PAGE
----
Gift Cards Podcast Transcript


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Welcome to the Informed Consumer, providing the latest tips and tools to assist consumers in making informed decisions, from the Fairfax County Consumer Affairs Branch.

Today’s topic: Gift Cards.

Buying a Gift Card

  • Know what type of card you want.
  • Retail gift cards can be used only at a specific business or restaurant.
  • Bank gift cards can be used at any location that accepts cards from that bank network.   
  • Buy directly from a business or bank. Avoid online auction or classified ad sites, where the cards may have been stolen or counterfeited. Be cautious about buying gift cards from a business in financial trouble; a company in bankruptcy may not be able to honor its cards. 
  • Review the card’s terms and conditions before you buy to make sure the card’s a good value. For example, are there activation and/or transaction fees? What’s the issuer’s responsibility if the card is lost?  Does the card have an expiration date?  
  • Gift cards issued by Virginia merchants must include certain disclosures. If the card doesn’t include an expiration date and/or will diminish in value over time, it must include a telephone number or internet address where you can learn more about the card’s expiration and valuation.
  • As a result of the Credit CARD Act of 2009, gift cards cannot incur inactivity fees unless they’re inactive for at least a 12-month period. Look for issuers to compensate for these lost dormancy fees by introducing new fees, like a charge to inquire about the card’s remaining balance.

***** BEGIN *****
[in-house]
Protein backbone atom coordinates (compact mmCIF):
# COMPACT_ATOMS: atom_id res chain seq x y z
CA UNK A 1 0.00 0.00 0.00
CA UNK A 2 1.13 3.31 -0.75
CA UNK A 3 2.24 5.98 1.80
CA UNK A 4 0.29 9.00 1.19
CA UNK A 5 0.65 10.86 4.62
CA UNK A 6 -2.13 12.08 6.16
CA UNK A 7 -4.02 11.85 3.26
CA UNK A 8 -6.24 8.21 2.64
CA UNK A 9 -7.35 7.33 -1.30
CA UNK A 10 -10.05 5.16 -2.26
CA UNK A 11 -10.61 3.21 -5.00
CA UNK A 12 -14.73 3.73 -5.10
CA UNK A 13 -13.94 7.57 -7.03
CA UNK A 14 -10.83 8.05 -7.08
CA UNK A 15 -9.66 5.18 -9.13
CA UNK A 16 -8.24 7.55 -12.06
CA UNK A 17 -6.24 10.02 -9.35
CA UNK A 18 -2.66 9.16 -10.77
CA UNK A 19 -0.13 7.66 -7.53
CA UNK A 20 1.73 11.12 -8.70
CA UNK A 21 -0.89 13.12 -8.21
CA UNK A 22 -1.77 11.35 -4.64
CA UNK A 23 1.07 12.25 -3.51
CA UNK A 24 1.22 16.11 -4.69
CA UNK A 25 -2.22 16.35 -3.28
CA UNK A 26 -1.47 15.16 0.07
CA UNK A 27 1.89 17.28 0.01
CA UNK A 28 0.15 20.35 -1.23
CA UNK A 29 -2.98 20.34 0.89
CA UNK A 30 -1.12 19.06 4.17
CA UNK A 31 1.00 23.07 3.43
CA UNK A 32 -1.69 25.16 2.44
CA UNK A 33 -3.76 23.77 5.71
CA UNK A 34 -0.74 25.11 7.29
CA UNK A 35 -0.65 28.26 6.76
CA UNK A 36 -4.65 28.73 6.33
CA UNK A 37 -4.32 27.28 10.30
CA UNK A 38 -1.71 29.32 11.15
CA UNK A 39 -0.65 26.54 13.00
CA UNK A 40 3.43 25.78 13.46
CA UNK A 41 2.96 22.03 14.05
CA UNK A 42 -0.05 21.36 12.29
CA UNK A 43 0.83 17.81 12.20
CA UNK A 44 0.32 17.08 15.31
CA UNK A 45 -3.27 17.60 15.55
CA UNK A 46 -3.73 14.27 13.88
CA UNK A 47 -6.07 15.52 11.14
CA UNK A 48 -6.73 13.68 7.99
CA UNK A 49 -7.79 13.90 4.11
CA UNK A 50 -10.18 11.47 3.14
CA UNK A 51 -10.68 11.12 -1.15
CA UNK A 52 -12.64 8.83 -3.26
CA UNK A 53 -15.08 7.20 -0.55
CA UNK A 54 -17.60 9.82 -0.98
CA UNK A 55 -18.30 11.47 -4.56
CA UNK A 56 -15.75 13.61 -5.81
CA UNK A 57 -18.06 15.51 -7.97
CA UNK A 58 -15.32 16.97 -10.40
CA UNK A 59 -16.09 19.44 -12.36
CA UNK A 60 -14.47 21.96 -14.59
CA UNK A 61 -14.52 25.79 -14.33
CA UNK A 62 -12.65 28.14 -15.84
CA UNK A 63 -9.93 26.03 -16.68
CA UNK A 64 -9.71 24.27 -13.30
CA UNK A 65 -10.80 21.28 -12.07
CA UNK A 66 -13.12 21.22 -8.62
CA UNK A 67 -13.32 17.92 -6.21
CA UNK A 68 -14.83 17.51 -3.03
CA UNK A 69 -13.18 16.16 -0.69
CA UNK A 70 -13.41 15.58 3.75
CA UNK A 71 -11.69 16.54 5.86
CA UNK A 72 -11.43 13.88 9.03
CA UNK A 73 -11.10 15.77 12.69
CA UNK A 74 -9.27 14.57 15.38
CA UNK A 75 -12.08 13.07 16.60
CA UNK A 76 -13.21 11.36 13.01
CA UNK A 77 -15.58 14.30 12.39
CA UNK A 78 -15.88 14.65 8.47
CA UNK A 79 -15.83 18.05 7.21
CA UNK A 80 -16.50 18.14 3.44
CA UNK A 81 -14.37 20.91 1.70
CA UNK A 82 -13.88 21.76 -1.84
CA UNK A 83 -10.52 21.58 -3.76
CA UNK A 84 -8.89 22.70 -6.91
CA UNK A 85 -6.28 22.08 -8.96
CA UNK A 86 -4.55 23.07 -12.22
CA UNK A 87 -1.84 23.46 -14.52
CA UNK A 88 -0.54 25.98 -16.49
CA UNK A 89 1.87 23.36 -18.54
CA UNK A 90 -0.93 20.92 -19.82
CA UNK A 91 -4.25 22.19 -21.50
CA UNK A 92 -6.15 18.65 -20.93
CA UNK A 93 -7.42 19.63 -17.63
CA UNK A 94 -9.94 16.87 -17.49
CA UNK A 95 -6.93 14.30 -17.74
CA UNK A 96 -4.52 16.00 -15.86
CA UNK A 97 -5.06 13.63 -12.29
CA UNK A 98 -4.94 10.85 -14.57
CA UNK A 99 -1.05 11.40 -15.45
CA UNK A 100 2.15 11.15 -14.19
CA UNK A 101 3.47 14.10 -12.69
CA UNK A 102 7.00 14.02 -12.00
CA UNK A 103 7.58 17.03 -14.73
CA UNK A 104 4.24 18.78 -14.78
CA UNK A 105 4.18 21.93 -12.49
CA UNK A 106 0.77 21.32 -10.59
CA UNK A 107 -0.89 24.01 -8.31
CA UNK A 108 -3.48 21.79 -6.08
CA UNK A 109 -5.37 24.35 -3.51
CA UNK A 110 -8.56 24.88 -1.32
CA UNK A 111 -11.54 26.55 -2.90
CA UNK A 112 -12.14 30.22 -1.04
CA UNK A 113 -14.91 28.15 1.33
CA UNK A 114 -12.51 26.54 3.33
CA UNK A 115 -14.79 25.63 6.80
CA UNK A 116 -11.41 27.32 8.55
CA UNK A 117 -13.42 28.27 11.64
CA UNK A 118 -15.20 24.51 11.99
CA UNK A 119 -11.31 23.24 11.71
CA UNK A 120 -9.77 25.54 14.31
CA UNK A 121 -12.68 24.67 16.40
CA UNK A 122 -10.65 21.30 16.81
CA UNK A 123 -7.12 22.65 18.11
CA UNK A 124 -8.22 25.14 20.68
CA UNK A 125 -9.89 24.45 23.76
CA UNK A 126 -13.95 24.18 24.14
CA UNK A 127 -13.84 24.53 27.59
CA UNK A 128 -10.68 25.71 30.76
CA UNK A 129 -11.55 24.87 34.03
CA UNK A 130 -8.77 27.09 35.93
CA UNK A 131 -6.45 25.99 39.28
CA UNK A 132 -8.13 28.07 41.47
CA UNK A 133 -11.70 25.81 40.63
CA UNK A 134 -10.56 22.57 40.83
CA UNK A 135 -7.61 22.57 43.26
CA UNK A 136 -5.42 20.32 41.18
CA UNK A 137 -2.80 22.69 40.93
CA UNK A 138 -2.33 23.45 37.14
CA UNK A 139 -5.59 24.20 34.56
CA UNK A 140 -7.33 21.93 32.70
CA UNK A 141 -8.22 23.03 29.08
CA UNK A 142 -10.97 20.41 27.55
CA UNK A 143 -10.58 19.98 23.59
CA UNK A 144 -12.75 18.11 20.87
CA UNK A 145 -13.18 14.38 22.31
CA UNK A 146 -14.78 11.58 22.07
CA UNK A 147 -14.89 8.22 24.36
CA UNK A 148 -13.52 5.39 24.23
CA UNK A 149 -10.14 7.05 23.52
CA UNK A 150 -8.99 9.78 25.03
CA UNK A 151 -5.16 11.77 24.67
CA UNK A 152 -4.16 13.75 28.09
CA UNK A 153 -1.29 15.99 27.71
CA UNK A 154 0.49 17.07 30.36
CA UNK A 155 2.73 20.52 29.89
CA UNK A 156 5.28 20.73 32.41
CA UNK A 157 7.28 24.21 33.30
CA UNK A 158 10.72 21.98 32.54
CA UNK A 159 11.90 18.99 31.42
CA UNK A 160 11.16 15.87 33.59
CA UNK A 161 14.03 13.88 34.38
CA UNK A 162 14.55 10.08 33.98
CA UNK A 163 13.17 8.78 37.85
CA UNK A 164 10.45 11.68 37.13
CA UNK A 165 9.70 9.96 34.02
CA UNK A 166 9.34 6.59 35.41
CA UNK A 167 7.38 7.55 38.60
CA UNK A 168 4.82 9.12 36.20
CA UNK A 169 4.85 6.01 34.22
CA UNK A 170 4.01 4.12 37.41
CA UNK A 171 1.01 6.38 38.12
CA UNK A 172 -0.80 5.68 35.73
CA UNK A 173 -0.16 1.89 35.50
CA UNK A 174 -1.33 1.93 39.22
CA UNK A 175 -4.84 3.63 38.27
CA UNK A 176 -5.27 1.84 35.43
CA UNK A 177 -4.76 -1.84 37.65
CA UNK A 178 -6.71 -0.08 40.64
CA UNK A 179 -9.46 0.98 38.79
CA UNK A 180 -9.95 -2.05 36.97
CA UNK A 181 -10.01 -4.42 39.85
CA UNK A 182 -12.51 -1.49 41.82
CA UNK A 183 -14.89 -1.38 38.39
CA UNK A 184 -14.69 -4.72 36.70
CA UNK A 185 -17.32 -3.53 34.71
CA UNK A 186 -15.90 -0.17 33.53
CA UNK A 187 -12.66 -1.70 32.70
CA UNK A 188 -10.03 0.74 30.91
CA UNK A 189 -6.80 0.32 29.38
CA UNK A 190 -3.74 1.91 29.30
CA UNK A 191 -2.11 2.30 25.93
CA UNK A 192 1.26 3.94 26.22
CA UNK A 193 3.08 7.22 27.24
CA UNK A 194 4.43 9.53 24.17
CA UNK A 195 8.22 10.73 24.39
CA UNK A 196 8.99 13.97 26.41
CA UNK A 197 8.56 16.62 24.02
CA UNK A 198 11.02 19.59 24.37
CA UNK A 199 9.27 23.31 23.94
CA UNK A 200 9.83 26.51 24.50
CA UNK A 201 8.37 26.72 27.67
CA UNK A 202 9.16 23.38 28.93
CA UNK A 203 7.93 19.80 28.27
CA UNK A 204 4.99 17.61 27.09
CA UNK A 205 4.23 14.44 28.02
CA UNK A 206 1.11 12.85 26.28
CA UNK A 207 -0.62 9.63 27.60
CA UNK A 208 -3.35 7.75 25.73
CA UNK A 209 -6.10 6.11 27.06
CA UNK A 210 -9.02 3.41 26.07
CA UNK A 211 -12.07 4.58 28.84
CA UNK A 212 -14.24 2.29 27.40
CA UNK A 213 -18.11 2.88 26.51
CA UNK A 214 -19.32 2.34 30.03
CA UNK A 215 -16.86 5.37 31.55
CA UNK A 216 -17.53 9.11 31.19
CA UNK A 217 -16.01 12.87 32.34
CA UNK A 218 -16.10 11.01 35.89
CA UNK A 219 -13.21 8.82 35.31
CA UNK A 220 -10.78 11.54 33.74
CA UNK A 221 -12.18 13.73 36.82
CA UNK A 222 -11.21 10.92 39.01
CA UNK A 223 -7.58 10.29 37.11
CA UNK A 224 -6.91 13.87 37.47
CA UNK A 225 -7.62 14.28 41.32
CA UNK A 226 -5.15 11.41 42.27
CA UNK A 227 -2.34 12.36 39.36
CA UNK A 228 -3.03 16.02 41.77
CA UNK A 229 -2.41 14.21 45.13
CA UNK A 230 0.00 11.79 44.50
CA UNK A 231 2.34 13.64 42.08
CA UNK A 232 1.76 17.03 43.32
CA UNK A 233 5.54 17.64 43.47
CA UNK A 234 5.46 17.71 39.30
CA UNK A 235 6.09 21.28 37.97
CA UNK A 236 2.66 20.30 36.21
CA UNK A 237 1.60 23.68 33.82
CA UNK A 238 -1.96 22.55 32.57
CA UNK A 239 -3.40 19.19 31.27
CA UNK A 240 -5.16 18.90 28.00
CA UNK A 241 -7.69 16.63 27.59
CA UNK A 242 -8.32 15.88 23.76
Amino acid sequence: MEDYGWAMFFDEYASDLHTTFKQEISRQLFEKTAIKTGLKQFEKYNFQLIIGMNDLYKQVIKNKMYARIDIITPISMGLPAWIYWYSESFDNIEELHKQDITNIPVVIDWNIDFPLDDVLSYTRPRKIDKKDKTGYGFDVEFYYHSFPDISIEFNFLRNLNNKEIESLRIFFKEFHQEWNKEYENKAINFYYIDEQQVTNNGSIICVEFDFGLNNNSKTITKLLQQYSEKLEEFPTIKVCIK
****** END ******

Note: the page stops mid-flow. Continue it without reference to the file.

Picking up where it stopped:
• Inspect the card before you buy it. Reject the card if protective stickers are missing or if PINs are exposed. These are signs of tampering.
  • Register the gift card online if the service is offered.
  • Keep your receipt and any paperwork associated with the purchase. You may need it later in case the card is lost or stolen. If you are giving the card as a gift, give both the card and the paperwork.

Using a Gift Card

  • Use gift cards promptly to minimize fees and avoid the chance of misplacing them.
  • A gift card is like cash with one possible exception. If it’s lost or stolen, you may be able to get a replacement if it is reported promptly to the issuer and you can document the purchase and provide the card’s ID number.
  • If you have a problem with a gift card, contact the company or bank that issued it and have your paperwork available when you call. Most companies will have a toll-free number or internet address for questions and complaints.
  • If you’re unable to resolve a gift-card problem with a retail issuer, contact the Federal Trade Commission toll-free at 1-877-FTC-HELP (1-877-382-4357). If the gift card was issued by a bank, contact the Comptroller of the Currency’s Customer Assistance Group toll-free at 1-800-613-6743.

Thanks for listening to the Informed Consumer. For more information on this topic or if you feel that you’ve been a victim of a scam, please contact the Consumer Affairs Branch at 703-222-8435 or visit our web site at www.fairfaxcounty.gov/consumer. Informed Consumer is produced by the Fairfax County, Virginia, government.



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